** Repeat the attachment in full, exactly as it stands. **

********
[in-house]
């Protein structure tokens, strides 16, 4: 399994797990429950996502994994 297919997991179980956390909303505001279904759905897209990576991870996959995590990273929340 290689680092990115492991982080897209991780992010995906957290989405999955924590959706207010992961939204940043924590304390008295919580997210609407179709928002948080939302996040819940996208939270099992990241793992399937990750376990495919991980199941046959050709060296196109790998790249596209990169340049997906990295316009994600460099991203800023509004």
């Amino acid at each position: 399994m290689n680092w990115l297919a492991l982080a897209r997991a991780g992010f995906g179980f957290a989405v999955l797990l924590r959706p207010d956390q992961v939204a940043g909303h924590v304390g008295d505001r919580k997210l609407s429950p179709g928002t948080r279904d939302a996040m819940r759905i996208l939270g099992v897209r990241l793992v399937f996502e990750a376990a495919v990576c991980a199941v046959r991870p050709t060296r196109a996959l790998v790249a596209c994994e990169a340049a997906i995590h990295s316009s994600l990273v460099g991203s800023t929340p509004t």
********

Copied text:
[in-house]
């Protein structure tokens, strides 16, 4: 399994797990429950996502994994 297919997991179980956390909303505001279904759905897209990576991870996959995590990273929340 290689680092990115492991982080897209991780992010995906957290989405999955924590959706207010992961939204940043924590304390008295919580997210609407179709928002948080939302996040819940996208939270099992990241793992399937990750376990495919991980199941046959050709060296196109790998790249596209990169340049997906990295316009994600460099991203800023509004």
């Amino acid at each position: 399994m290689n680092w990115l297919a492991l982080a897209r997991a991780g992010f995906g179980f957290a989405v999955l797990l924590r959706p207010d956390q992961v939204a940043g909303h924590v304390g008295d505001r919580k997210l609407s429950p179709g928002t948080r279904d939302a996040m819940r759905i996208l939270g099992v897209r990241l793992v399937f996502e990750a376990a495919v990576c991980a199941v046959r991870p050709t060296r196109a996959l790998v790249a596209c994994e990169a340049a997906i995590h990295s316009s994600l990273v460099g991203s800023t929340p509004t």